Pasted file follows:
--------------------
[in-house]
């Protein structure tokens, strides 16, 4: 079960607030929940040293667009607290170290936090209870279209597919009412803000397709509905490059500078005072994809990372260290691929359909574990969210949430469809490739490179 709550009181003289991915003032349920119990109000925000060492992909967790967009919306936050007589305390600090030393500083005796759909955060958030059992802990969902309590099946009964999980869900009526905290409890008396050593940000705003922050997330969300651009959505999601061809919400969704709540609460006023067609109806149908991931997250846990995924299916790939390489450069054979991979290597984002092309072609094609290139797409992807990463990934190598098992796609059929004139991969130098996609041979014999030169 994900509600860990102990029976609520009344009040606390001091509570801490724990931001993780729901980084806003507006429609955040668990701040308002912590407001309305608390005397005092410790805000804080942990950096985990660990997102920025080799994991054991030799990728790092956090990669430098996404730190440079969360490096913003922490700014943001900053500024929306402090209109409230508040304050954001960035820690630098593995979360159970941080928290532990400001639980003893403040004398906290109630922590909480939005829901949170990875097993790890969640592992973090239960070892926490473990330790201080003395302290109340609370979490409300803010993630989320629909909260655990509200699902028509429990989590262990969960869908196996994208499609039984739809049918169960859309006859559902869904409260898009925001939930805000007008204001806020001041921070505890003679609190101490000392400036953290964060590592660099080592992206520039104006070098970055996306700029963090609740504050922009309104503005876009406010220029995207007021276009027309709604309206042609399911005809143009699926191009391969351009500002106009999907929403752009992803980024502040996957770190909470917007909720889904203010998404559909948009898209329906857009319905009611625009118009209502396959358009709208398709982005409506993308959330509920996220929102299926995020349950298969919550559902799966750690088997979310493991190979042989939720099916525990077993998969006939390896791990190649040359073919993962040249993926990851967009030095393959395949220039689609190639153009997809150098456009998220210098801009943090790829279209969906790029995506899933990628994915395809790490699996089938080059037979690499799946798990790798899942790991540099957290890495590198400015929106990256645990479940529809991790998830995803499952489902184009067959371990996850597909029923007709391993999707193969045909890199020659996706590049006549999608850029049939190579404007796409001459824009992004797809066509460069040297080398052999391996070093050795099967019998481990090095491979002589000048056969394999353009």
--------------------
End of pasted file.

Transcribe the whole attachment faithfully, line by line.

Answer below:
[in-house]
């Protein structure tokens, strides 16, 4: 079960607030929940040293667009607290170290936090209870279209597919009412803000397709509905490059500078005072994809990372260290691929359909574990969210949430469809490739490179 709550009181003289991915003032349920119990109000925000060492992909967790967009919306936050007589305390600090030393500083005796759909955060958030059992802990969902309590099946009964999980869900009526905290409890008396050593940000705003922050997330969300651009959505999601061809919400969704709540609460006023067609109806149908991931997250846990995924299916790939390489450069054979991979290597984002092309072609094609290139797409992807990463990934190598098992796609059929004139991969130098996609041979014999030169 994900509600860990102990029976609520009344009040606390001091509570801490724990931001993780729901980084806003507006429609955040668990701040308002912590407001309305608390005397005092410790805000804080942990950096985990660990997102920025080799994991054991030799990728790092956090990669430098996404730190440079969360490096913003922490700014943001900053500024929306402090209109409230508040304050954001960035820690630098593995979360159970941080928290532990400001639980003893403040004398906290109630922590909480939005829901949170990875097993790890969640592992973090239960070892926490473990330790201080003395302290109340609370979490409300803010993630989320629909909260655990509200699902028509429990989590262990969960869908196996994208499609039984739809049918169960859309006859559902869904409260898009925001939930805000007008204001806020001041921070505890003679609190101490000392400036953290964060590592660099080592992206520039104006070098970055996306700029963090609740504050922009309104503005876009406010220029995207007021276009027309709604309206042609399911005809143009699926191009391969351009500002106009999907929403752009992803980024502040996957770190909470917007909720889904203010998404559909948009898209329906857009319905009611625009118009209502396959358009709208398709982005409506993308959330509920996220929102299926995020349950298969919550559902799966750690088997979310493991190979042989939720099916525990077993998969006939390896791990190649040359073919993962040249993926990851967009030095393959395949220039689609190639153009997809150098456009998220210098801009943090790829279209969906790029995506899933990628994915395809790490699996089938080059037979690499799946798990790798899942790991540099957290890495590198400015929106990256645990479940529809991790998830995803499952489902184009067959371990996850597909029923007709391993999707193969045909890199020659996706590049006549999608850029049939190579404007796409001459824009992004797809066509460069040297080398052999391996070093050795099967019998481990090095491979002589000048056969394999353009």